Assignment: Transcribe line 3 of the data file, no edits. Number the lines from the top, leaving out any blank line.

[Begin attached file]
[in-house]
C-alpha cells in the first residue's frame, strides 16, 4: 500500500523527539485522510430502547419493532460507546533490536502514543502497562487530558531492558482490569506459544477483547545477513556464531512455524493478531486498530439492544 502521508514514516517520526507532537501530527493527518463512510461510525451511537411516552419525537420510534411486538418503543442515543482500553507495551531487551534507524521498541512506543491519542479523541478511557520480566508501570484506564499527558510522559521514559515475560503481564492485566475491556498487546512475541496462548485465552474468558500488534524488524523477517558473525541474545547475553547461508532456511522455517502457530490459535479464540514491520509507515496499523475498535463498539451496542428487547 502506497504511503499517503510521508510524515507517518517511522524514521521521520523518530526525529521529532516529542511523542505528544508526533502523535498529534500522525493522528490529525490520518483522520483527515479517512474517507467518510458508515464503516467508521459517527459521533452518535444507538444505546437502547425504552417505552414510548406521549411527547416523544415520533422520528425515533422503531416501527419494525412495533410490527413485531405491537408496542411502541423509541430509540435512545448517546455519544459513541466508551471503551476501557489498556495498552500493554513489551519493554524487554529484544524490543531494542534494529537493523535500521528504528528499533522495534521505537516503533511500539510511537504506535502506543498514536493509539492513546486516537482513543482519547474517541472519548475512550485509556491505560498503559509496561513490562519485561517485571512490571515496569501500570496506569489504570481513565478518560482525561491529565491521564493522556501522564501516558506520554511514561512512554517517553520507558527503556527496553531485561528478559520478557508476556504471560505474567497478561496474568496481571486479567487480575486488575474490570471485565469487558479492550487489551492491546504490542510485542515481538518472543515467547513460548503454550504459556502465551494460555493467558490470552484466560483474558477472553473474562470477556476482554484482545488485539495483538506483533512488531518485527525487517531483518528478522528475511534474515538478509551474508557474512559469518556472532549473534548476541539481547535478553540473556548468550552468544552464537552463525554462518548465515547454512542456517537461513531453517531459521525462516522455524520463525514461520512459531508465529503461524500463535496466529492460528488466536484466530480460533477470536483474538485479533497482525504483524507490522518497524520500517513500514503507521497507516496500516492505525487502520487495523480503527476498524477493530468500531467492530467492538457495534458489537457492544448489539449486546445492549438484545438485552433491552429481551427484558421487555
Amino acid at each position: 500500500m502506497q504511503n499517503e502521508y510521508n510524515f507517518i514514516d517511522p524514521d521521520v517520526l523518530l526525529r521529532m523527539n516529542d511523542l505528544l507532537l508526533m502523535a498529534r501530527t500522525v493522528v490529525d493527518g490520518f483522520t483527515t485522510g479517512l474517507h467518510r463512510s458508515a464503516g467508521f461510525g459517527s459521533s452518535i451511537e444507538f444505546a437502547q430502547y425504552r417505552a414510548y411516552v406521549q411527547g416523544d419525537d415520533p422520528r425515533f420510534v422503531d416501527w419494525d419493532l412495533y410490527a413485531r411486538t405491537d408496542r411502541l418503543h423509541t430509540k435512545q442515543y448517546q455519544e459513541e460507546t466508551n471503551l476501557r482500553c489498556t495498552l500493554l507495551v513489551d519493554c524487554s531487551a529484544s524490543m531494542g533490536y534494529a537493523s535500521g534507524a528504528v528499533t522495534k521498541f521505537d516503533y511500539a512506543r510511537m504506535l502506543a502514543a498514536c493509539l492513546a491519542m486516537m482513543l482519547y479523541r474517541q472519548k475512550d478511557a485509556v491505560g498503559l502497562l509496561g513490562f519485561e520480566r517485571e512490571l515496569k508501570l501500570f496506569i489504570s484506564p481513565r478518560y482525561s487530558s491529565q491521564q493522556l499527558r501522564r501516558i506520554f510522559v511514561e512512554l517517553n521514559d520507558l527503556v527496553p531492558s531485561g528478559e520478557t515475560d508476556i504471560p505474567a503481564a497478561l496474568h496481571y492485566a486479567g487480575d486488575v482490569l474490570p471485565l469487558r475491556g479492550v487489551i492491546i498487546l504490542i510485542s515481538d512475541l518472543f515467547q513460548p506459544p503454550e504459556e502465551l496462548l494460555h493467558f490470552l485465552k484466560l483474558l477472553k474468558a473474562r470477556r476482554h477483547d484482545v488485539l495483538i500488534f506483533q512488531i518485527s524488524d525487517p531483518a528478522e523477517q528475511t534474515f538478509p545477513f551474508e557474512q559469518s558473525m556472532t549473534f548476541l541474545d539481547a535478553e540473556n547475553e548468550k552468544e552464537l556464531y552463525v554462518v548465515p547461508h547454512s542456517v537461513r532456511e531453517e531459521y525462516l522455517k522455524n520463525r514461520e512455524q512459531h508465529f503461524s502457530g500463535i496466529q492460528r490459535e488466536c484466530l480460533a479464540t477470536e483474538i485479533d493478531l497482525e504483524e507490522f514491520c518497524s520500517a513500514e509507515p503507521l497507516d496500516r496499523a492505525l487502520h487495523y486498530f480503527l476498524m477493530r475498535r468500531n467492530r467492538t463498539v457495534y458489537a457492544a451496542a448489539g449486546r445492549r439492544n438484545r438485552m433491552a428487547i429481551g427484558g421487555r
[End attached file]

Amino acid at each position: 500500500m502506497q504511503n499517503e502521508y510521508n510524515f507517518i514514516d517511522p524514521d521521520v517520526l523518530l526525529r521529532m523527539n516529542d511523542l505528544l507532537l508526533m502523535a498529534r501530527t500522525v493522528v490529525d493527518g490520518f483522520t483527515t485522510g479517512l474517507h467518510r463512510s458508515a464503516g467508521f461510525g459517527s459521533s452518535i451511537e444507538f444505546a437502547q430502547y425504552r417505552a414510548y411516552v406521549q411527547g416523544d419525537d415520533p422520528r425515533f420510534v422503531d416501527w419494525d419493532l412495533y410490527a413485531r411486538t405491537d408496542r411502541l418503543h423509541t430509540k435512545q442515543y448517546q455519544e459513541e460507546t466508551n471503551l476501557r482500553c489498556t495498552l500493554l507495551v513489551d519493554c524487554s531487551a529484544s524490543m531494542g533490536y534494529a537493523s535500521g534507524a528504528v528499533t522495534k521498541f521505537d516503533y511500539a512506543r510511537m504506535l502506543a502514543a498514536c493509539l492513546a491519542m486516537m482513543l482519547y479523541r474517541q472519548k475512550d478511557a485509556v491505560g498503559l502497562l509496561g513490562f519485561e520480566r517485571e512490571l515496569k508501570l501500570f496506569i489504570s484506564p481513565r478518560y482525561s487530558s491529565q491521564q493522556l499527558r501522564r501516558i506520554f510522559v511514561e512512554l517517553n521514559d520507558l527503556v527496553p531492558s531485561g528478559e520478557t515475560d508476556i504471560p505474567a503481564a497478561l496474568h496481571y492485566a486479567g487480575d486488575v482490569l474490570p471485565l469487558r475491556g479492550v487489551i492491546i498487546l504490542i510485542s515481538d512475541l518472543f515467547q513460548p506459544p503454550e504459556e502465551l496462548l494460555h493467558f490470552l485465552k484466560l483474558l477472553k474468558a473474562r470477556r476482554h477483547d484482545v488485539l495483538i500488534f506483533q512488531i518485527s524488524d525487517p531483518a528478522e523477517q528475511t534474515f538478509p545477513f551474508e557474512q559469518s558473525m556472532t549473534f548476541l541474545d539481547a535478553e540473556n547475553e548468550k552468544e552464537l556464531y552463525v554462518v548465515p547461508h547454512s542456517v537461513r532456511e531453517e531459521y525462516l522455517k522455524n520463525r514461520e512455524q512459531h508465529f503461524s502457530g500463535i496466529q492460528r490459535e488466536c484466530l480460533a479464540t477470536e483474538i485479533d493478531l497482525e504483524e507490522f514491520c518497524s520500517a513500514e509507515p503507521l497507516d496500516r496499523a492505525l487502520h487495523y486498530f480503527l476498524m477493530r475498535r468500531n467492530r467492538t463498539v457495534y458489537a457492544a451496542a448489539g449486546r445492549r439492544n438484545r438485552m433491552a428487547i429481551g427484558g421487555r